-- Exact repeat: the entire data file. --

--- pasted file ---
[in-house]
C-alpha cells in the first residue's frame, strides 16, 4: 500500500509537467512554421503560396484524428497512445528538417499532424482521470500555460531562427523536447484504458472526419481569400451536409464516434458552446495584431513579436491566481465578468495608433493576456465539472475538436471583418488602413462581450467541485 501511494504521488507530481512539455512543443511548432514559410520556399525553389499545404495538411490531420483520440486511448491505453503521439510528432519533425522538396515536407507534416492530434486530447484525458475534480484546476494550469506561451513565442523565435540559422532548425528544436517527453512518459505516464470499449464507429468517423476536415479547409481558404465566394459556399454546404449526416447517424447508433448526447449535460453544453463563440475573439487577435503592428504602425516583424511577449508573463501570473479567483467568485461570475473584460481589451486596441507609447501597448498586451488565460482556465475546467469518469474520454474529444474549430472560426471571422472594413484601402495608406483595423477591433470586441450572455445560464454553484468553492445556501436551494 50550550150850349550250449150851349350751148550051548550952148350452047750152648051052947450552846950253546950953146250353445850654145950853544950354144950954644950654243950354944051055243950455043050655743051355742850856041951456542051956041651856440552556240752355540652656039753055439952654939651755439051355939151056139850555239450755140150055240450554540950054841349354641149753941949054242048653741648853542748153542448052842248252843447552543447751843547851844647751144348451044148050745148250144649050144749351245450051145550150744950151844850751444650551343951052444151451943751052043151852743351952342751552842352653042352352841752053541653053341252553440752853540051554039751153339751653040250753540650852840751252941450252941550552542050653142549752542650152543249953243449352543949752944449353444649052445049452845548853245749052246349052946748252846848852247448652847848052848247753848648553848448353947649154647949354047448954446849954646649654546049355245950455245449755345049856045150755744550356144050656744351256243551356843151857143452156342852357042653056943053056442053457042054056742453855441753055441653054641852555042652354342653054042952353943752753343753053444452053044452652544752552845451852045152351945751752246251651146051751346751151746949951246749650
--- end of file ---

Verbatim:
[in-house]
C-alpha cells in the first residue's frame, strides 16, 4: 500500500509537467512554421503560396484524428497512445528538417499532424482521470500555460531562427523536447484504458472526419481569400451536409464516434458552446495584431513579436491566481465578468495608433493576456465539472475538436471583418488602413462581450467541485 501511494504521488507530481512539455512543443511548432514559410520556399525553389499545404495538411490531420483520440486511448491505453503521439510528432519533425522538396515536407507534416492530434486530447484525458475534480484546476494550469506561451513565442523565435540559422532548425528544436517527453512518459505516464470499449464507429468517423476536415479547409481558404465566394459556399454546404449526416447517424447508433448526447449535460453544453463563440475573439487577435503592428504602425516583424511577449508573463501570473479567483467568485461570475473584460481589451486596441507609447501597448498586451488565460482556465475546467469518469474520454474529444474549430472560426471571422472594413484601402495608406483595423477591433470586441450572455445560464454553484468553492445556501436551494 50550550150850349550250449150851349350751148550051548550952148350452047750152648051052947450552846950253546950953146250353445850654145950853544950354144950954644950654243950354944051055243950455043050655743051355742850856041951456542051956041651856440552556240752355540652656039753055439952654939651755439051355939151056139850555239450755140150055240450554540950054841349354641149753941949054242048653741648853542748153542448052842248252843447552543447751843547851844647751144348451044148050745148250144649050144749351245450051145550150744950151844850751444650551343951052444151451943751052043151852743351952342751552842352653042352352841752053541653053341252553440752853540051554039751153339751653040250753540650852840751252941450252941550552542050653142549752542650152543249953243449352543949752944449353444649052445049452845548853245749052246349052946748252846848852247448652847848052848247753848648553848448353947649154647949354047448954446849954646649654546049355245950455245449755345049856045150755744550356144050656744351256243551356843151857143452156342852357042653056943053056442053457042054056742453855441753055441653054641852555042652354342653054042952353943752753343753053444452053044452652544752552845451852045152351945751752246251651146051751346751151746949951246749650